By Margarita Staykova
Back in 2014 I participated in a UK/Brazil workshop in Science and Technology Studies (STS), that left a significant impression on me. It was then that I heard about the Responsible Research and Innovation (RRI) framework, learnt about open and linear innovation models, and had the chance to not only do but also reflect on my research practice. Created by STS scientists, the RRI framework aims to align scientific explorations to societal needs and environmental challenges. It proposes to do so by opening the research and innovation process to stakeholders, giving society a larger role in it, discussing risks and responsibility about emerging technologies at all stages of development, and reflecting on research motivations and aims.
As an experimental physicist, I value the playfulness and freedom of my work. Sometimes we design experiments to answer specific questions, such as what makes cells robust to mechanical stretch; other times, we work with industrial partners to turn our biological findings into material innovations; but mostly we build experiments and explore ideas born out of curiosity, and we stumble upon unexpected and valuable findings. As research motivations vary so greatly, I am left wondering how applicable is the RRI framework in reality. How do we teach students and fellow researchers the benefits of doing science with and for society, without devaluing the importance of blue-sky research? Can we involve the public and stakeholders in a research that is not connected to an obvious application?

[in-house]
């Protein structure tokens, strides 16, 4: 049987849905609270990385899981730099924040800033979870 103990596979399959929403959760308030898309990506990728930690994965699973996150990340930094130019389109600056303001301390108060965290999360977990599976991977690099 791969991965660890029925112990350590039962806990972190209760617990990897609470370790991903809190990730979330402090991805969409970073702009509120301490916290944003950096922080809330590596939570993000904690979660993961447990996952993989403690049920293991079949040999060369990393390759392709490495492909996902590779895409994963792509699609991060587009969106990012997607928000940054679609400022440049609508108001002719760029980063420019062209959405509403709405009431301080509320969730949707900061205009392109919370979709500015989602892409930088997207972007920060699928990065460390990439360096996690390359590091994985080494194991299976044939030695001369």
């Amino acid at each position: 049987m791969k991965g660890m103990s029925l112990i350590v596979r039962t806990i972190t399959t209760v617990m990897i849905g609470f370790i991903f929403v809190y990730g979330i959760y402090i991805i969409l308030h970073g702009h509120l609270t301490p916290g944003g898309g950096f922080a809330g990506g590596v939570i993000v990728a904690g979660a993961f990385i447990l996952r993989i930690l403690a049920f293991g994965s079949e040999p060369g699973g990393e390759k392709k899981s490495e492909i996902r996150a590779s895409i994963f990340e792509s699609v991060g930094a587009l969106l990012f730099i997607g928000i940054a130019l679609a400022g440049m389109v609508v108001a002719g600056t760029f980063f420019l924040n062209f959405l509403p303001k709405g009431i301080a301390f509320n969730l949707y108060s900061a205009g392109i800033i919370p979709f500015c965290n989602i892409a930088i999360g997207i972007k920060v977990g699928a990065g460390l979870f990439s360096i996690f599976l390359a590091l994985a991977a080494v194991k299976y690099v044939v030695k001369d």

In this new project, skilfully named by Tiago Moreira “Material Imagination”, we will explore whether curiosity and imagination- the hallmarks of science discovery, could be the common grounds for exchange between scientists and practitioners from different fields. After all, is the essence of the research process really different from other imaginative fields of work, such as art, design, architecture, cuisine, and even the moments of every-day discovery (a rhetoric question explored in depths in ‘The Poetry and Music of Science’ by Tom McLeish)?
I look forward to welcoming our fellows to Durham in January 2020 for 3 months of discussing, creating and practicing a new model of collaboration between scientists and society, which aims to expand blue sky research in imaginative and socially responsible directions. Our activities will be done in the context of a new research project with Wilson Poon and Lucas Le Nagard (University of Edinburgh), in which we will use lipid membranes to organize and guide living bacteria in the search for new materials.
You led the Public Discussion on Living Materials today and I asked you whether you were concerned about the risks of the study on E. Coli; I confess I wasn’t impressed by your answer. You seem to have made a new organism, for want of a better word, that is likely to have different infective properties from the original bacterium yet you gave no indication that you were worried about this. I understand and appreciate the benefits of blue sky thinking but I would have thought that the constraints of RRI might well apply to this particular study.